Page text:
mark-recapture experiment to estimate the escapement of chinook salmon in the Unuk River, 1997
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mark-recapture experiment to estimate the escapement of chinook salmon in the Unuk River, 1997

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Published by Alaska Dept. of Fish and Game, Division of Sport Fish in Anchorage, Alaska .
Written in English

Subjects:

  • Fish tagging -- Study and teaching.,
  • Fish populations -- Alaska -- Unuk River -- Measurement.,
  • Chinook salmon -- Alaska -- Unuk River -- Statistics.

Book details:

About the Edition

The abundance of medium and large chinook salmon Oncorhynchus tshawytscha that returned to spawn in the Unuk River in 1997 was estimated using a mark-recapture experiment. Fish were captured in the lower Unuk River using set gillnets from June through July, and each healthy fish was individually marked with a solid-core spaghetti tag sewn through its back and was given two secondary marks in the form of an upper-left operculum punch and removal of the left axillary appendage. Spawning grounds sampling took place from July through August to estimate the fraction of the escapement that had been marked. During this study, 404 chinook salmon were captured in the lower Unuk River, and 382 of these were marked and released alive. Three hundred seven (307) fish were considered large (660 mm mid-eye to fork [MEF]) and 75 were considered medium (401659 mm MEF) in size. At the spawning grounds, 965 fish were sampled; 761 were considered large fish, and of these, 78 were recaptures which had been previously marked in the lower river with spaghetti tags. One hundred fifty-six (156) medium fish were sampled, and 16 of these were recaptures. A modified Petersen model was used to estimate that 2,970 (SE = 277, M = 307, C = 761, R = 78) large, 701 (SE = 158, M = 75, C = 156, R = 16) medium, and 3,671 (SE = 320) fish >400 mm MEF in length immigrated into the Unuk River in 1997. An estimated 32% of this immigration was sampled during the project. Peak survey counts in August totaled 636 large chinook salmon, about 21% of the mark-recapture estimate of large fish, a trend seen in similar studies. Of the spawning population >400 mm MEF, 38% were estimated to be age-1.4 fish from the 1991 brood year, 34% were estimated to be age-1.3 fish, and 25% were estimated to be age-1.2 fish.

Edition Notes

Statementby Edgar L. Jones III, Scott A. McPherson and David L. Magnus.
SeriesFishery data series -- no. 98-23.
ContributionsMcPherson, Scott A., Magnus, David L., Alaska. Division of Sport Fish.
The Physical Object
Paginationii, 35 p. :
Number of Pages35
ID Numbers
Open LibraryOL18119975M

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Coupled with aerial surveys, a mark-recapture study takes place annually to estimate the spawning abundance of Chinook salmon in the Unuk River. Since , abundance has ranged between large fish, with an average of 4, large fish. Mark-recapture estimates of escapements of masu salmon in a small river. A Mark-Recapture Experiment to Estimate the Escapement of Chinook Salmon in the Unuk River, Elk River hatchery stock has a continuous history of CW-tagged fish released and a continuous monitoring program to estimate the terminal run. A mark-recapture experiment conducted in serves as the calibration for development of 2 predictive models to estimate the run for both wild and hatchery origin chinook. The Skeena River is host to the second largest aggregate of Chinook salmon in British Columbia. While the aggregate is a PSC escapement indicator stock, there are no biologically based escapement goals for this population.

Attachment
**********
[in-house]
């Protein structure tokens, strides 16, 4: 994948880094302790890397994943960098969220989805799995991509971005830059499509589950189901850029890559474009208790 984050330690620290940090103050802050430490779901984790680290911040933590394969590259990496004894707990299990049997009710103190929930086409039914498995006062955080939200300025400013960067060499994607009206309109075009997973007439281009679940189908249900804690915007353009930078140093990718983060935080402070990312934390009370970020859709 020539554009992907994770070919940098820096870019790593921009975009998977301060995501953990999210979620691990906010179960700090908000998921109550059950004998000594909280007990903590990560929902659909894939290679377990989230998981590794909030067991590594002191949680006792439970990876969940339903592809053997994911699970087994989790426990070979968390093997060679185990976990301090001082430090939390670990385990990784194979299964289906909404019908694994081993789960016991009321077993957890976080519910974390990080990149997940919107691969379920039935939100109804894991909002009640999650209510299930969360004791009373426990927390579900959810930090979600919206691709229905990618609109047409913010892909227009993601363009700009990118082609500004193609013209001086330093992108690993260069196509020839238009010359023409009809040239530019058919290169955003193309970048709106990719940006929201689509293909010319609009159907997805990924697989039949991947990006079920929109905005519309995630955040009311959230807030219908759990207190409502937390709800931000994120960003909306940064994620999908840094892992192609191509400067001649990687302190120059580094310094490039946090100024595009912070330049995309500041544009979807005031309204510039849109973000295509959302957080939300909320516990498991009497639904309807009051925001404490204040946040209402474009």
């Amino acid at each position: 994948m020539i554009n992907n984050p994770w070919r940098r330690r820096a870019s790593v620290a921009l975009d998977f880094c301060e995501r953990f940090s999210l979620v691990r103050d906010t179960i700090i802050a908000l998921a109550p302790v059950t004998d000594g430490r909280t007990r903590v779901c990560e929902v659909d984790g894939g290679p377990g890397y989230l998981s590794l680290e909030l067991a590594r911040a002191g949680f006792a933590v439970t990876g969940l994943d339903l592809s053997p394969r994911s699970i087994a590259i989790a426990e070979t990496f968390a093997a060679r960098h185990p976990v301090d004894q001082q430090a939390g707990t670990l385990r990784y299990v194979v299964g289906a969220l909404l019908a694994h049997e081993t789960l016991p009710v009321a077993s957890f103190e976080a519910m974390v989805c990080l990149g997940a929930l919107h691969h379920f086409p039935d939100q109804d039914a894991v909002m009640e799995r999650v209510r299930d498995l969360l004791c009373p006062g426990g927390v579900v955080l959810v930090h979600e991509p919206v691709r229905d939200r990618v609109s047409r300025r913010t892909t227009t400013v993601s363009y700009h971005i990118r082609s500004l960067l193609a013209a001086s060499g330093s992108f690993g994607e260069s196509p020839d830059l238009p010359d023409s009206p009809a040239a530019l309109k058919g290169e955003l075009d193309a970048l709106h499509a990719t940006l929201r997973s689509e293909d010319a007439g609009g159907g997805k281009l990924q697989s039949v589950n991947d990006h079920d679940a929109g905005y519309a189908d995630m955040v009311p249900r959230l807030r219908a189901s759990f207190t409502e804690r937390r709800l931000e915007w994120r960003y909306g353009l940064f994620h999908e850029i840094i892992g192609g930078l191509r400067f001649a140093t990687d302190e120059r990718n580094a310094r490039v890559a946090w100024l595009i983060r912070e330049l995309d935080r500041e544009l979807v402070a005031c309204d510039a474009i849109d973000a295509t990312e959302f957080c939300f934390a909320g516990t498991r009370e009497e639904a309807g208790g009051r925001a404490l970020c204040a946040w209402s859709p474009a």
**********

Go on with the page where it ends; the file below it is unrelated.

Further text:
survey lives for male (telemetry) and female (telemetry and tower observation) chinook salmon in the Lower Shuswap River. Mark-recapture based survey lives were directly estimated by dividing the mark-recapture escapement estimate by the AUC estimate of total spawner days. Observer efficiency was estimated by comparing observer counts. Estimating Salmon Spawning Escapement Using Capture–Recapture Methods Article (PDF Available) in Canadian Journal of Fisheries and Aquatic Sciences 50(6) . Mark-recapture experiment for the Chinook salmon spawning escapement in the Atnarko River Technical Report (PDF Available) January with 83 Reads How we measure 'reads'. Figure 18 summarizes the various estimates of escapement. Mark-recapture Chinook Salmon Escapement The mark-recapture was the largest estimate of escapement annually (Table 18 and Figure 18). Previous studies have shown that closed population Petersen mark-recapture method often exhibits a positive bias (Cousens et al., ) caused by File Size: 1MB.

Mark-Recapture Experiments to Estimate the Abundance of Fish A Short Course Given by the Division of Sport Fish Alaska Department of Fish and Game in David R. Bernard and Patricia A. Hansen November Alaska Department of Fish and Game Division of Sport Fish ˜is document was revised 10/30/; See corrected pa 22, and The objectives of the upper Sacramento River fall-run chinook salmon escapement survey were: # To estimate the , in-river, fall-run chinook salmon spawning population for the upper Sacramento River upstream of Cottonwood Creek. # To evaluate egg-retention, and sex and age composition of fall-run chinook salmon. Escapement and Productivity of Spring Chinook Salmon and Summer Steelhead in the John Day River Basin Annual Technical Report December 1, –Novem Prepared by. A MARK-RECAPTURE EXPERIMENT TO ESTIMATE THE ABUNDANCE OF KUSKOKWIM RIVER SOCKEYE, CHUM, AND COHO SALMON, By Carol M. Kerkvliet Jason Pawluk Toshihide Hamazaki Karen E. Hyer and David Cannon Regional Information Report No. 1/ 3A Alaska Department of Fish and Game Commercial Fisheries Division, AYK Region .